A Philadelphia man who spent nearly two years behind bars on a gun charge that ultimately was dropped has sued the city and former Homicide Detective Philip Nordo, claiming that the ex-officer — who last week was charged with raping male witnesses — knowingly built a false case against him “to curry favor with a new sexual conquest," a man whom Nordo was relying on to testify.

The suit, filed Wednesday in federal court by lawyers for Gerald Camp, also claims that Nordo’s alleged misconduct was the latest example of a long-standing failure by the Police Department to train officers in managing informants.

It cites scandals dating back to the 1980s while alleging the city has been “deliberately indifferent” toward officers making false statements to protect informants, developing inappropriate relationships with them, or coercing or threatening them to provide information — all of which, the suit says, can lead to wrongful convictions.

“These instances demonstrate a policy, practice, and custom among [Police Department] personnel of misusing informants and falsifying paperwork and testimony in furtherance of the cultivation and misuse of informants,” says the suit, filed by attorneys Susan Lin and Jonathan Feinberg.

The suit, which seeks unspecified monetary damages, is the first against Nordo or the city over his alleged misdeeds. A city spokesperson did not provide immediate comment on the suit or its allegations, and Nordo’s criminal defense attorney could not be reached for immediate comment Thursday.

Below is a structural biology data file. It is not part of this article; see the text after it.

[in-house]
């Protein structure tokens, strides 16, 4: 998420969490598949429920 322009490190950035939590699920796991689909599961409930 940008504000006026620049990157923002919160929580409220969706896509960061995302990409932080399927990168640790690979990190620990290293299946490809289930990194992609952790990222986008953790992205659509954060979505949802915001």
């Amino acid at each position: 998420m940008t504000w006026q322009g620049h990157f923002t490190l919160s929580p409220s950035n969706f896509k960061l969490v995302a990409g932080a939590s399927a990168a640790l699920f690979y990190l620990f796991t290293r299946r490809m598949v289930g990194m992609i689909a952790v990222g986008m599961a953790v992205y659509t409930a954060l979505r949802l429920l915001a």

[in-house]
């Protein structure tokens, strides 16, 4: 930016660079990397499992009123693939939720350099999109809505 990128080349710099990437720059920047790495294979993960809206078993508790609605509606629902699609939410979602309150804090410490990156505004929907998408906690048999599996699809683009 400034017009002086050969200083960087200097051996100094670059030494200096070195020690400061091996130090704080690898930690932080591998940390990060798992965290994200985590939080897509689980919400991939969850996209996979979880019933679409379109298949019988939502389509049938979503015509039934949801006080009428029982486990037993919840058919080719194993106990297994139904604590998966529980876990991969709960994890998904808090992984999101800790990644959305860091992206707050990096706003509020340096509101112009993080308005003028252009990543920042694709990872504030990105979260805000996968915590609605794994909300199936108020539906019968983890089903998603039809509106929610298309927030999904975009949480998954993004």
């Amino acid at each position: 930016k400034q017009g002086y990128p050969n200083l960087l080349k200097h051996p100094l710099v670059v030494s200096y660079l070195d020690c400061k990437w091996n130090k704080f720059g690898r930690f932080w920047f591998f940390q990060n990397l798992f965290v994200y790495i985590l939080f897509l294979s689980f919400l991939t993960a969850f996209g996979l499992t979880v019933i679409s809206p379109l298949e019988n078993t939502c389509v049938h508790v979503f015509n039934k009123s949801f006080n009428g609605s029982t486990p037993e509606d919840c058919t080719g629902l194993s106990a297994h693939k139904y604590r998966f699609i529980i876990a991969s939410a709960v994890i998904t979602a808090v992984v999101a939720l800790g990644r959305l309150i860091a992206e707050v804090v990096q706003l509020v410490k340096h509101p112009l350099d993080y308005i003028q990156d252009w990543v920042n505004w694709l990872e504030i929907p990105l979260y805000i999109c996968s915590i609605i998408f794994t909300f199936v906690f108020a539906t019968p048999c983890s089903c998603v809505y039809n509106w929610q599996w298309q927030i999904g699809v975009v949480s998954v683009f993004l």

The District Attorney’s Office has been reviewing past convictions connected to Nordo to see if any should be thrown out due to his alleged misconduct.

Camp was arrested in 2015 while Nordo was investigating the shooting death of 22-year-old Eliezer Mendez. According to Camp’s lawsuit, Rhaheem Friend, an informant whom Nordo was cultivating, told the detective he’d left a computer tablet with evidence on it inside a closet in his sister’s house.

Friend also told Nordo a gun was in the closet, according to the suit. But in an “effort to cultivate [Friend] as an informant and sexual conquest” and to protect Friend from prosecution, the suit claims, Nordo and Friend concocted a story pinning the illegal weapon on Camp, who was dating Friend’s sister. As a result, Camp, not Friend, was jailed on firearms charges.

Friend is not named in the suit. But Camp’s criminal defense attorney, Andrew Pappas, a public defender, echoed that chain of events in an interview last week.

Pappas said that Camp, after being arrested, told him about Nordo’s relationship with Friend, and said the two had worked to frame Camp. Although Camp was convicted at trial (thanks in part to testimony by Nordo), Pappas, before sentencing, subpoenaed Friend’s prison phone calls and discovered what he believed to be an inappropriate relationship between Friend and Nordo.

Pappas filed a motion for extraordinary relief in Camp’s case, which the District Attorney’s Office conceded, freeing Camp in April 2017.

It is not clear whether Nordo’s relationship with Friend has anything to do with the charges lodged against Nordo last week because most of the allegations in charging documents have been redacted.

Nordo has pleaded not guilty and is being held without bail. His lawyer said he intends to fight the charges.